Toxic waste facility rejects radioactive waste

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LOS ANGELES (AP) — The largest toxic waste facility in the West rejected a proposal by Boeing Co. and NASA to accept tainted soil from the site of a partial nuclear meltdown.

Chemical Waste Management, which operates the San Joaquin dump, sent a letter Tuesday to Linda Adams, head of the state Environmental Protection Agency, saying the facility would not accept the hazardous waste “because of the uncertainty and community concerns about levels of radioactive constituents in these materials.”

The dump just outside the tiny farming town of Kettleman City, halfway between Los Angeles and San Francisco, is not licensed to accept radioactive waste. The dirt was dug up as part of a cleanup effort at the Santa Susana Field Laboratory near Los Angeles where thousands of rockets were tested and a partial meltdown of a nuclear reactor took place in 1959.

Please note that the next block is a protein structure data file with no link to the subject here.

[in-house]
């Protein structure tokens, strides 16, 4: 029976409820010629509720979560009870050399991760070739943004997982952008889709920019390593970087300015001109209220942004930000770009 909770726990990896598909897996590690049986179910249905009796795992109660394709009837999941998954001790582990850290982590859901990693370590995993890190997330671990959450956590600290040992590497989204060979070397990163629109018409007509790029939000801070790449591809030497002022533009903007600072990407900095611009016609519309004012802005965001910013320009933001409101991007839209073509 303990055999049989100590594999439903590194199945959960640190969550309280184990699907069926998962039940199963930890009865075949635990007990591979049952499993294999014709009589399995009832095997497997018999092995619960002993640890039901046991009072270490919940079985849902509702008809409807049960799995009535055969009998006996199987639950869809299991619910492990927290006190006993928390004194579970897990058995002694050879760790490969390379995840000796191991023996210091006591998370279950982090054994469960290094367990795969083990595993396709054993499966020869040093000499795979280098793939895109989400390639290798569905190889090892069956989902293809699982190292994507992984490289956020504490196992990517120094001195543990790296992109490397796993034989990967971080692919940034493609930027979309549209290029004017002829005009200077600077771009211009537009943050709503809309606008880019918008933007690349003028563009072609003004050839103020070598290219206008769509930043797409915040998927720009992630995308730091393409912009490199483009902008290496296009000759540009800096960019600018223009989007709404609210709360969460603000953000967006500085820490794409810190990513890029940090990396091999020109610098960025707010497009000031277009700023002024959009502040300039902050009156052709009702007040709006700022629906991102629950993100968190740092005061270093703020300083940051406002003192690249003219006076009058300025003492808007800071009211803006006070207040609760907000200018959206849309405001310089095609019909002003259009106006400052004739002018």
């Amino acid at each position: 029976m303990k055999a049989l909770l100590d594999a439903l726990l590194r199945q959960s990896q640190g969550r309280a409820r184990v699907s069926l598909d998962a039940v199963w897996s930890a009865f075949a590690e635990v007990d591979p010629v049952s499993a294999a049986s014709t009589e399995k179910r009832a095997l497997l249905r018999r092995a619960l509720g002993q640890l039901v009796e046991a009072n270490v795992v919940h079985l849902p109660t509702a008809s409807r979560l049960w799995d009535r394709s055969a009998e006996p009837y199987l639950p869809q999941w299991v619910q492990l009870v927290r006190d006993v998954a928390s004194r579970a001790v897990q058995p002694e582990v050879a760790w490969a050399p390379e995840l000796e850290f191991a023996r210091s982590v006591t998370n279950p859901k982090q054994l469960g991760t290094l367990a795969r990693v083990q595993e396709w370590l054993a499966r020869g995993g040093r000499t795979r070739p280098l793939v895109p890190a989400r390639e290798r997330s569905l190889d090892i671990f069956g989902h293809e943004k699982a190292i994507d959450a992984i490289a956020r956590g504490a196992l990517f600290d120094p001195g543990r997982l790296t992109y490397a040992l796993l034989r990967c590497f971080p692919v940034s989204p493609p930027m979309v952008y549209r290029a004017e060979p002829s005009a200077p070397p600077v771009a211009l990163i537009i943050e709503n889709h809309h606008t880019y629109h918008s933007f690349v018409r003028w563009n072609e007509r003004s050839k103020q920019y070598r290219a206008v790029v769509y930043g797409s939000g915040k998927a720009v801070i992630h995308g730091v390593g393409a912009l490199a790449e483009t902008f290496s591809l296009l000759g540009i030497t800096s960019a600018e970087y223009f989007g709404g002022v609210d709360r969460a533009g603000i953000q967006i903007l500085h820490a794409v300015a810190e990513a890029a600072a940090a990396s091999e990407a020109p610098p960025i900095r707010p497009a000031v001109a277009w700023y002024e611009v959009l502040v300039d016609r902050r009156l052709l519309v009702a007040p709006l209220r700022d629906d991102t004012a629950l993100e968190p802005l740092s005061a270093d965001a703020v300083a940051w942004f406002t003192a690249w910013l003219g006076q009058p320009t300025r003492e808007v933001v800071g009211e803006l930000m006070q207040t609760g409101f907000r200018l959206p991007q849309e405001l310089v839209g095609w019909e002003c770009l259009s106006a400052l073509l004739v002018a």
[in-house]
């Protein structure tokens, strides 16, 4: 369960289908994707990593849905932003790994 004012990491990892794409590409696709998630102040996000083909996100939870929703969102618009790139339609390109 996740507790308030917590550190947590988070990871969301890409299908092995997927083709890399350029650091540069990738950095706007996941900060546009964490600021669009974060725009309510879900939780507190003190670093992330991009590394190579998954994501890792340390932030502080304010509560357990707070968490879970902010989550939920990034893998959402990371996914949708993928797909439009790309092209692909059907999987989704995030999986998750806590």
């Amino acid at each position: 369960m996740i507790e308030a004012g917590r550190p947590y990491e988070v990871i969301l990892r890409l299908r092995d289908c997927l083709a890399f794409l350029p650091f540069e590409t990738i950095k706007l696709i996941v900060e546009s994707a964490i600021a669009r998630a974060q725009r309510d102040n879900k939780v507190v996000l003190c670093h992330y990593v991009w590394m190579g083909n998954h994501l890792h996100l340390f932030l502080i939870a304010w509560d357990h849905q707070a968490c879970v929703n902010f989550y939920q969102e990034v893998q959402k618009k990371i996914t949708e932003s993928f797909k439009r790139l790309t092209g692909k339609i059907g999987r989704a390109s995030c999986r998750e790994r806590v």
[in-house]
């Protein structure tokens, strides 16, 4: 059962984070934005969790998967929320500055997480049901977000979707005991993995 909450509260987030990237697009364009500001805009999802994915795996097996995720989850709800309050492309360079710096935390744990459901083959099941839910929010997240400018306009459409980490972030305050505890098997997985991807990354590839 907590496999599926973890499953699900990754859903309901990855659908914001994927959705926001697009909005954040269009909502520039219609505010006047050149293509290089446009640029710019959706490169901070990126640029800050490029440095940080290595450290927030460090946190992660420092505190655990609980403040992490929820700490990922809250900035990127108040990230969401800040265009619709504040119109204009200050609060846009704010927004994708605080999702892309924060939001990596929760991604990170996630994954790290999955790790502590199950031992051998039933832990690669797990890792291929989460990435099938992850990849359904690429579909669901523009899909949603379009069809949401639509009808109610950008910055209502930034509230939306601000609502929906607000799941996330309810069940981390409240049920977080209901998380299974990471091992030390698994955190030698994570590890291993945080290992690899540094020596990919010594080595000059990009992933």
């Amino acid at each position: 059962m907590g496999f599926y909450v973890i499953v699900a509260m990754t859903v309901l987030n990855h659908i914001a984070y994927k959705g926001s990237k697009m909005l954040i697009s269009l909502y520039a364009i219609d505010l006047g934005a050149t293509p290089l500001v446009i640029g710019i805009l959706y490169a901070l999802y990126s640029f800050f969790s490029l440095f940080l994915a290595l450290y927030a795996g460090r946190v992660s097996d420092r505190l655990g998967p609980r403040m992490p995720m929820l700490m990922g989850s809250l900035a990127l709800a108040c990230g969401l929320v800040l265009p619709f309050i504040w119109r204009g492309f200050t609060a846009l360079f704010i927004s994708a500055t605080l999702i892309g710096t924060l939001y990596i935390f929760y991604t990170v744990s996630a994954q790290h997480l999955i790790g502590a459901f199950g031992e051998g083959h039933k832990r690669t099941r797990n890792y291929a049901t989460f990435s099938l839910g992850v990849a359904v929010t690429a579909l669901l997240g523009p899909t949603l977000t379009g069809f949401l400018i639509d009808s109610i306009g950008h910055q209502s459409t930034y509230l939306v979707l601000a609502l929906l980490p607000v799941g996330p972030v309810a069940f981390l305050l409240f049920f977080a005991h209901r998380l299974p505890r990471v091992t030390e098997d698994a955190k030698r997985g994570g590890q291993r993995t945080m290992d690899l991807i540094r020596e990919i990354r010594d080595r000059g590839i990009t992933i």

While the decision was ultimately to be made by the California Department of Toxic Substances Control, Boeing asked the Department of Public Health to review the proposal. The agency said the Santa Susana waste did not represent a public health threat.

Boeing, which could not immediately be reached for comment, has said publicly it could send the dirt to a landfill in Utah that is permitted to accept radioactive waste.

Residents in the mostly Spanish-speaking town of 1,500 cheered the decision. Many worried more nuclear waste would follow if the landfill accepted the tainted soil.

“It’s a great victory for Kettleman City and our allies that worked on this,” said Bradley Angel with Greenaction, one of the groups that opposed the waste coming to Kettleman.

The community has been fighting a Kings County decision to approve the dump’s expansion despite concerns raised about health problems and birth defects.

Of 20 children known to have been born in Kettleman City between September 2007 and November 2008, five had a cleft in their palate or lips, according to a health survey by activists. Three of those children have since died.

Statewide, clefts of the lip or palate routinely occur in fewer than one in 800 births, according to California health statistics.

Last week the state turned down a request for a full investigation into the birth defects.